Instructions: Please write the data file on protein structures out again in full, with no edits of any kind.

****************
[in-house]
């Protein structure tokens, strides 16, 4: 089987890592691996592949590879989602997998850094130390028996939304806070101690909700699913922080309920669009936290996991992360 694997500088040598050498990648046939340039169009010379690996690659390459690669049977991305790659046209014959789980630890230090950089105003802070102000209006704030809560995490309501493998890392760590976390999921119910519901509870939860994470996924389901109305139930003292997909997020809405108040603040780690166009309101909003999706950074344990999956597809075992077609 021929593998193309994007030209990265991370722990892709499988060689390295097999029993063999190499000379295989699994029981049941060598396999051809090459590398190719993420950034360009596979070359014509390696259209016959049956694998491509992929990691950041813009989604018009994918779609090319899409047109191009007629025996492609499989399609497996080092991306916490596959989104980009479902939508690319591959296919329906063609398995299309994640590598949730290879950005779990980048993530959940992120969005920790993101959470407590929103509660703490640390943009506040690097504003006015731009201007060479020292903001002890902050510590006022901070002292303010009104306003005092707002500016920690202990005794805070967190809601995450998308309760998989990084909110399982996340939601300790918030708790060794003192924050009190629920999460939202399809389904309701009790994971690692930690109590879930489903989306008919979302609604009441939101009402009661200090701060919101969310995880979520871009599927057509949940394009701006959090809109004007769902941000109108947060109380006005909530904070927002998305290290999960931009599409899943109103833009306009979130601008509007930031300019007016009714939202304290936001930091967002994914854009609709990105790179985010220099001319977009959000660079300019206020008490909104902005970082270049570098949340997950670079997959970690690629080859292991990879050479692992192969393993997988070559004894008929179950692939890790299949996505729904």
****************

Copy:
[in-house]
């Protein structure tokens, strides 16, 4: 089987890592691996592949590879989602997998850094130390028996939304806070101690909700699913922080309920669009936290996991992360 694997500088040598050498990648046939340039169009010379690996690659390459690669049977991305790659046209014959789980630890230090950089105003802070102000209006704030809560995490309501493998890392760590976390999921119910519901509870939860994470996924389901109305139930003292997909997020809405108040603040780690166009309101909003999706950074344990999956597809075992077609 021929593998193309994007030209990265991370722990892709499988060689390295097999029993063999190499000379295989699994029981049941060598396999051809090459590398190719993420950034360009596979070359014509390696259209016959049956694998491509992929990691950041813009989604018009994918779609090319899409047109191009007629025996492609499989399609497996080092991306916490596959989104980009479902939508690319591959296919329906063609398995299309994640590598949730290879950005779990980048993530959940992120969005920790993101959470407590929103509660703490640390943009506040690097504003006015731009201007060479020292903001002890902050510590006022901070002292303010009104306003005092707002500016920690202990005794805070967190809601995450998308309760998989990084909110399982996340939601300790918030708790060794003192924050009190629920999460939202399809389904309701009790994971690692930690109590879930489903989306008919979302609604009441939101009402009661200090701060919101969310995880979520871009599927057509949940394009701006959090809109004007769902941000109108947060109380006005909530904070927002998305290290999960931009599409899943109103833009306009979130601008509007930031300019007016009714939202304290936001930091967002994914854009609709990105790179985010220099001319977009959000660079300019206020008490909104902005970082270049570098949340997950670079997959970690690629080859292991990879050479692992192969393993997988070559004894008929179950692939890790299949996505729904």